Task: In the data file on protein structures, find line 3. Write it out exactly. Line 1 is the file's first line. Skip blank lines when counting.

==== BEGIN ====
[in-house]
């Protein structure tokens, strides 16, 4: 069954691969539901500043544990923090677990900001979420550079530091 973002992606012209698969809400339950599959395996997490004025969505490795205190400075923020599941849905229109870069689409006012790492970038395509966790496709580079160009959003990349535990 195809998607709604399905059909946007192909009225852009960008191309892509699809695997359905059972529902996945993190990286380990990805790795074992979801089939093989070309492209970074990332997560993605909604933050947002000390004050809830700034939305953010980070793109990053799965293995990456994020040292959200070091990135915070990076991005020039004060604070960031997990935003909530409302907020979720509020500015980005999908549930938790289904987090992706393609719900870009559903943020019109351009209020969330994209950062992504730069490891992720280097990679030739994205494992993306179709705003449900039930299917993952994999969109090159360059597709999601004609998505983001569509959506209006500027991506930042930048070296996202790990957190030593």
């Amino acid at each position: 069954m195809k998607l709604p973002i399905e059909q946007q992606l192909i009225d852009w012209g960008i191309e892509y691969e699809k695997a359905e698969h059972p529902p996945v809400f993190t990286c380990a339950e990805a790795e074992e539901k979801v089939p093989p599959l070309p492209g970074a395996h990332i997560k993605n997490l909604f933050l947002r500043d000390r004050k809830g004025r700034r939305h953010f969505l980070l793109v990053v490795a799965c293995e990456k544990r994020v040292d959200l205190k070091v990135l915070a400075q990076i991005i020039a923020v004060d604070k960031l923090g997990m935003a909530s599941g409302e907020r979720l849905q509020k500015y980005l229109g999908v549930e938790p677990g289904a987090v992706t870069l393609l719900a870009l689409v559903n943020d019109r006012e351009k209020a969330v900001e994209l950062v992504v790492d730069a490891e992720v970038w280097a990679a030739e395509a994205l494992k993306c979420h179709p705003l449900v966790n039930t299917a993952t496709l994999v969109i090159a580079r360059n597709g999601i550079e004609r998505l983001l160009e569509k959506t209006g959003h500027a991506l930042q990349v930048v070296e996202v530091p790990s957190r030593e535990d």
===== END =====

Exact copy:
């Amino acid at each position: 069954m195809k998607l709604p973002i399905e059909q946007q992606l192909i009225d852009w012209g960008i191309e892509y691969e699809k695997a359905e698969h059972p529902p996945v809400f993190t990286c380990a339950e990805a790795e074992e539901k979801v089939p093989p599959l070309p492209g970074a395996h990332i997560k993605n997490l909604f933050l947002r500043d000390r004050k809830g004025r700034r939305h953010f969505l980070l793109v990053v490795a799965c293995e990456k544990r994020v040292d959200l205190k070091v990135l915070a400075q990076i991005i020039a923020v004060d604070k960031l923090g997990m935003a909530s599941g409302e907020r979720l849905q509020k500015y980005l229109g999908v549930e938790p677990g289904a987090v992706t870069l393609l719900a870009l689409v559903n943020d019109r006012e351009k209020a969330v900001e994209l950062v992504v790492d730069a490891e992720v970038w280097a990679a030739e395509a994205l494992k993306c979420h179709p705003l449900v966790n039930t299917a993952t496709l994999v969109i090159a580079r360059n597709g999601i550079e004609r998505l983001l160009e569509k959506t209006g959003h500027a991506l930042q990349v930048v070296e996202v530091p790990s957190r030593e535990d």